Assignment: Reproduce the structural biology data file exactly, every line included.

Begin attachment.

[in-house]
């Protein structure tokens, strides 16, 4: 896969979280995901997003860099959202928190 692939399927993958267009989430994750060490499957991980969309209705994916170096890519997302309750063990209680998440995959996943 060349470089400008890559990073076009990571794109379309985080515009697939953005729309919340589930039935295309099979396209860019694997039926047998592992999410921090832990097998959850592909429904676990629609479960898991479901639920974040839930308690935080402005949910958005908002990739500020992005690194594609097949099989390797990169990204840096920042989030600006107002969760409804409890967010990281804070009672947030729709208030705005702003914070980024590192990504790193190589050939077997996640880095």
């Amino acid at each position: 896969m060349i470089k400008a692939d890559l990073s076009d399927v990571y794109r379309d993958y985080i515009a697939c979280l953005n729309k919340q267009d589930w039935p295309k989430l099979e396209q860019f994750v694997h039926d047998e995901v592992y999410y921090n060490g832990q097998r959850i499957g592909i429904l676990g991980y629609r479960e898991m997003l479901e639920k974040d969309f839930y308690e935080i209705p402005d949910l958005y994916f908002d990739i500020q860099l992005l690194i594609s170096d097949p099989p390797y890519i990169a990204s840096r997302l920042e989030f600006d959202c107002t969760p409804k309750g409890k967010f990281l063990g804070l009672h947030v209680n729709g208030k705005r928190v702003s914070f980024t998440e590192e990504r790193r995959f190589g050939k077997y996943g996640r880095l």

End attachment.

[in-house]
């Protein structure tokens, strides 16, 4: 896969979280995901997003860099959202928190 692939399927993958267009989430994750060490499957991980969309209705994916170096890519997302309750063990209680998440995959996943 060349470089400008890559990073076009990571794109379309985080515009697939953005729309919340589930039935295309099979396209860019694997039926047998592992999410921090832990097998959850592909429904676990629609479960898991479901639920974040839930308690935080402005949910958005908002990739500020992005690194594609097949099989390797990169990204840096920042989030600006107002969760409804409890967010990281804070009672947030729709208030705005702003914070980024590192990504790193190589050939077997996640880095």
């Amino acid at each position: 896969m060349i470089k400008a692939d890559l990073s076009d399927v990571y794109r379309d993958y985080i515009a697939c979280l953005n729309k919340q267009d589930w039935p295309k989430l099979e396209q860019f994750v694997h039926d047998e995901v592992y999410y921090n060490g832990q097998r959850i499957g592909i429904l676990g991980y629609r479960e898991m997003l479901e639920k974040d969309f839930y308690e935080i209705p402005d949910l958005y994916f908002d990739i500020q860099l992005l690194i594609s170096d097949p099989p390797y890519i990169a990204s840096r997302l920042e989030f600006d959202c107002t969760p409804k309750g409890k967010f990281l063990g804070l009672h947030v209680n729709g208030k705005r928190v702003s914070f980024t998440e590192e990504r790193r995959f190589g050939k077997y996943g996640r880095l």